Street markings were in the process of being painted by the Dept. of Transportation on Friday morning at the intersection of Franklin and India streets where many car accidents have occurred.
A stop sign was quietly installed at the intersection over the past week and nearby residents have reported that drivers often run through the stop sign creating a hazardous situation for pedestrians and cyclists.
@nyc311 the placement of this stop sign is seriously dangerous. Need enforcement ASAP. There’s a near miss every few minutes.
A lot of local history is quickly disappearing, but one place that is holding strong is Brooklyn Label (180 Franklin St.) and the historic building it calls home. French Greenpointer Robert Arbor, proprietor of Le Gamin (108 Franklin St.) re-opened Brooklyn Label in the historic Astral Building. The former management did little to recognize the amazing history of the space, something that Arbor has dedicated himself to changing.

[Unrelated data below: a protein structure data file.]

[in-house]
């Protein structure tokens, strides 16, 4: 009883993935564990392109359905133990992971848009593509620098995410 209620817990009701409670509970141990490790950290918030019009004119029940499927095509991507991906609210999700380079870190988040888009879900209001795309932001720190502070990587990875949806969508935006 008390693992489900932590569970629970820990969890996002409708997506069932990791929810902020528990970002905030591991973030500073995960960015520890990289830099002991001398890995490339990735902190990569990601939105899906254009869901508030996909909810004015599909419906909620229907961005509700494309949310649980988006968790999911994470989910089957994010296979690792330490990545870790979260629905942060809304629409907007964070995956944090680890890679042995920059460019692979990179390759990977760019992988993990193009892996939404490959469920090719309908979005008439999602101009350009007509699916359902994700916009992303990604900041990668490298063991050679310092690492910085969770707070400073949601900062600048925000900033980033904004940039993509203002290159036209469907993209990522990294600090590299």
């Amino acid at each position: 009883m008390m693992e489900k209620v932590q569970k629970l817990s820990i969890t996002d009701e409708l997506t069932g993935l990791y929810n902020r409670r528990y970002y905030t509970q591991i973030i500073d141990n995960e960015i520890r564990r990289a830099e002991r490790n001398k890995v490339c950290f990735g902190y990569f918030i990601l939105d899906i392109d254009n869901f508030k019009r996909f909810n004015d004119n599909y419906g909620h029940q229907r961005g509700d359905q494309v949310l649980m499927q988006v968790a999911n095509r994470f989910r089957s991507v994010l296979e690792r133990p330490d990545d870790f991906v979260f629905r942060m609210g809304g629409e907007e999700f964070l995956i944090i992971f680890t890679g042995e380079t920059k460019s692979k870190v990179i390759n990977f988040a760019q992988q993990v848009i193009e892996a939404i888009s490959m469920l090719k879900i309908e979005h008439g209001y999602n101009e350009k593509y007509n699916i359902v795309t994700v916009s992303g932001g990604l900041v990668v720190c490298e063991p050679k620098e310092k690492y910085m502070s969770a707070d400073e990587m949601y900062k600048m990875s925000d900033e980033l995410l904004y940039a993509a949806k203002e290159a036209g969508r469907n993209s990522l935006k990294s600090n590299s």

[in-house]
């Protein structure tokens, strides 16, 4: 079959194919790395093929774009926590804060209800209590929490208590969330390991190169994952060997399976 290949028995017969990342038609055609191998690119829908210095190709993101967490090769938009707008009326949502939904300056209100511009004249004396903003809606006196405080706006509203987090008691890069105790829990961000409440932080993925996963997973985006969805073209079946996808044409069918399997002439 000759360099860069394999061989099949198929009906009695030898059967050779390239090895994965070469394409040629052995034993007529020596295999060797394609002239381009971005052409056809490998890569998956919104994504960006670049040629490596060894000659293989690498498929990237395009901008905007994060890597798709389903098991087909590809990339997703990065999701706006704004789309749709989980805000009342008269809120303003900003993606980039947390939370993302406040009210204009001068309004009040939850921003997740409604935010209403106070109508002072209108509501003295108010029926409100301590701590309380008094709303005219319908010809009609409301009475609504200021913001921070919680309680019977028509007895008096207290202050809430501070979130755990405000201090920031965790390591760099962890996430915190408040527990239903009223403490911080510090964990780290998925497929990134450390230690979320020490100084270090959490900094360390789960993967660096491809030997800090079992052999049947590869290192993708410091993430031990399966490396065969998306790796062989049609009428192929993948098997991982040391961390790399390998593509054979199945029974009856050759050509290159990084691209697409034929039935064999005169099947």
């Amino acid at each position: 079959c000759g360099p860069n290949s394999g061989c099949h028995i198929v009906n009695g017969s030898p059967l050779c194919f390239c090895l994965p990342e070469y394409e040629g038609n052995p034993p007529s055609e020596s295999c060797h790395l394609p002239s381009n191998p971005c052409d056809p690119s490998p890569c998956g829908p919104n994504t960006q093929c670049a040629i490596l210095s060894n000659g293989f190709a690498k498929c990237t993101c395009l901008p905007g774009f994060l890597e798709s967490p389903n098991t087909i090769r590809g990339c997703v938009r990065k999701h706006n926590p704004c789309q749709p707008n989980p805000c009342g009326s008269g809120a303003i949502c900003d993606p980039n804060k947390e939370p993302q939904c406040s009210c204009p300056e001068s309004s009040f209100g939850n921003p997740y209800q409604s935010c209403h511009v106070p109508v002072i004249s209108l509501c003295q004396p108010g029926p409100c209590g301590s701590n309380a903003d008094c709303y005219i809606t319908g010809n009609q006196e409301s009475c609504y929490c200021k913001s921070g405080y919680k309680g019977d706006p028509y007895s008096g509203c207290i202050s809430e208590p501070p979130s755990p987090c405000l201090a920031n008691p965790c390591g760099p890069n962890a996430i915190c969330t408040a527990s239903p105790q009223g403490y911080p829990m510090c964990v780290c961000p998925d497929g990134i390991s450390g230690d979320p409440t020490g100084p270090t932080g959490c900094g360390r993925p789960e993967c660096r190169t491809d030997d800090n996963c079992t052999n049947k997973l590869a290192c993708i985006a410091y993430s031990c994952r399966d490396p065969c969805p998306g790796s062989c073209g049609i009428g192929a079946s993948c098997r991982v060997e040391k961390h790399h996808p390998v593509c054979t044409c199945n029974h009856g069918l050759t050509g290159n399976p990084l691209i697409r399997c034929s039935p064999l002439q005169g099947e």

The Astral Apartments are not only landmarked, but the building is also on the National Register of Historic Places. Arbor and his manager, Alex Russell, are determined to honor the building’s rich history and its patron philanthropist Charles Pratt, the oil baron and the richest man in 19th century Brooklyn.
Completed in 1883, the Astral Apartments were unique in their day: Unlike the flimsy tenement buildings that sprang up all around the city without basic amenities, the Astral was a kind of gift to the Greenpoint community and a solidly built showcase.
In contrast to tenements, Pratt’s building had plenty of natural light, air and even indoor plumbing, unheard of luxuries for most tenement dwellers. And the building was stunningly beautiful too!
The philanthropist hired famed architects Hugh Lamb and Charles A. Rich who also designed his stately Pratt Institute campus. Pratt commissioned them to design the Astral as a model for worker housing. Lamb & Rich based the Astral design on innovative tenement housing built by American philanthropist George Peabody in London who was a personal friend of Pratt’s.